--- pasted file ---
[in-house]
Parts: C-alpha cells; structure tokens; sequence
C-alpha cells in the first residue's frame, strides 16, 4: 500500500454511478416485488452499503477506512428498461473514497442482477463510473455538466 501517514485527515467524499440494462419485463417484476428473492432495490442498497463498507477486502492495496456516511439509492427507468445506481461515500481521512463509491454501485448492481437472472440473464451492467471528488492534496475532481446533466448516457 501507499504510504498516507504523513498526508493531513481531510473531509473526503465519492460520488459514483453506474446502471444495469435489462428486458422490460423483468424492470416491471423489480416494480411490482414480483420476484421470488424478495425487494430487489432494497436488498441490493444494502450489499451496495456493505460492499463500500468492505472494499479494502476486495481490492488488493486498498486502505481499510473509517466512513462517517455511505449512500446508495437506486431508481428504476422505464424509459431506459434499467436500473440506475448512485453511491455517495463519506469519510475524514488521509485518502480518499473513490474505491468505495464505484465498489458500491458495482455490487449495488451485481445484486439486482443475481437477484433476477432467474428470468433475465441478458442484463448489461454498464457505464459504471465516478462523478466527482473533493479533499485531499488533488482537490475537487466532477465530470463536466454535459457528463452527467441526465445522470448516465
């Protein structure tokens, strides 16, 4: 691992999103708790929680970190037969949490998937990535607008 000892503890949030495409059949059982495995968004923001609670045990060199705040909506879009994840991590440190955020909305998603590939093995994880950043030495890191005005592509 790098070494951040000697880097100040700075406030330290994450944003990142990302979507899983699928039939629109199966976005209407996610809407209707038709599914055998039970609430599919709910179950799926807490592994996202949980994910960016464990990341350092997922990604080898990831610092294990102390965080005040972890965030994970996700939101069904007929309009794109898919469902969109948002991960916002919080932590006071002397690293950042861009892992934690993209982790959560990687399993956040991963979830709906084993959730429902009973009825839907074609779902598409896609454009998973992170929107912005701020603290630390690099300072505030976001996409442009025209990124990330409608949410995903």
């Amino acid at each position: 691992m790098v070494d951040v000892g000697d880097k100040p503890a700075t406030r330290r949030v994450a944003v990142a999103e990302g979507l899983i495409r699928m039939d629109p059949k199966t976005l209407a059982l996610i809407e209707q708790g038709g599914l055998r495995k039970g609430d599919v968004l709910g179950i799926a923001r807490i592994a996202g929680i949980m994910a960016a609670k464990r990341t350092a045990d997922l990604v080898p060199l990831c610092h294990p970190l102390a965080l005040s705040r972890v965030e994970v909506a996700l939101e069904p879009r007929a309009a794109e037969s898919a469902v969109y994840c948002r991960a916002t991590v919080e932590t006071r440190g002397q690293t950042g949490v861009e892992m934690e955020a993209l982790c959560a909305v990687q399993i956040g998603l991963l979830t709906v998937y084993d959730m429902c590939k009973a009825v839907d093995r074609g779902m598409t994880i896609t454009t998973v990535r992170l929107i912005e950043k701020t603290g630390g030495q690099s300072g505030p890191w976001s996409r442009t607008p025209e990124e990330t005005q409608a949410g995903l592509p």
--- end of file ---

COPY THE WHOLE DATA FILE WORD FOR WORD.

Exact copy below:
[in-house]
Parts: C-alpha cells; structure tokens; sequence
C-alpha cells in the first residue's frame, strides 16, 4: 500500500454511478416485488452499503477506512428498461473514497442482477463510473455538466 501517514485527515467524499440494462419485463417484476428473492432495490442498497463498507477486502492495496456516511439509492427507468445506481461515500481521512463509491454501485448492481437472472440473464451492467471528488492534496475532481446533466448516457 501507499504510504498516507504523513498526508493531513481531510473531509473526503465519492460520488459514483453506474446502471444495469435489462428486458422490460423483468424492470416491471423489480416494480411490482414480483420476484421470488424478495425487494430487489432494497436488498441490493444494502450489499451496495456493505460492499463500500468492505472494499479494502476486495481490492488488493486498498486502505481499510473509517466512513462517517455511505449512500446508495437506486431508481428504476422505464424509459431506459434499467436500473440506475448512485453511491455517495463519506469519510475524514488521509485518502480518499473513490474505491468505495464505484465498489458500491458495482455490487449495488451485481445484486439486482443475481437477484433476477432467474428470468433475465441478458442484463448489461454498464457505464459504471465516478462523478466527482473533493479533499485531499488533488482537490475537487466532477465530470463536466454535459457528463452527467441526465445522470448516465
């Protein structure tokens, strides 16, 4: 691992999103708790929680970190037969949490998937990535607008 000892503890949030495409059949059982495995968004923001609670045990060199705040909506879009994840991590440190955020909305998603590939093995994880950043030495890191005005592509 790098070494951040000697880097100040700075406030330290994450944003990142990302979507899983699928039939629109199966976005209407996610809407209707038709599914055998039970609430599919709910179950799926807490592994996202949980994910960016464990990341350092997922990604080898990831610092294990102390965080005040972890965030994970996700939101069904007929309009794109898919469902969109948002991960916002919080932590006071002397690293950042861009892992934690993209982790959560990687399993956040991963979830709906084993959730429902009973009825839907074609779902598409896609454009998973992170929107912005701020603290630390690099300072505030976001996409442009025209990124990330409608949410995903």
């Amino acid at each position: 691992m790098v070494d951040v000892g000697d880097k100040p503890a700075t406030r330290r949030v994450a944003v990142a999103e990302g979507l899983i495409r699928m039939d629109p059949k199966t976005l209407a059982l996610i809407e209707q708790g038709g599914l055998r495995k039970g609430d599919v968004l709910g179950i799926a923001r807490i592994a996202g929680i949980m994910a960016a609670k464990r990341t350092a045990d997922l990604v080898p060199l990831c610092h294990p970190l102390a965080l005040s705040r972890v965030e994970v909506a996700l939101e069904p879009r007929a309009a794109e037969s898919a469902v969109y994840c948002r991960a916002t991590v919080e932590t006071r440190g002397q690293t950042g949490v861009e892992m934690e955020a993209l982790c959560a909305v990687q399993i956040g998603l991963l979830t709906v998937y084993d959730m429902c590939k009973a009825v839907d093995r074609g779902m598409t994880i896609t454009t998973v990535r992170l929107i912005e950043k701020t603290g630390g030495q690099s300072g505030p890191w976001s996409r442009t607008p025209e990124e990330t005005q409608a949410g995903l592509p």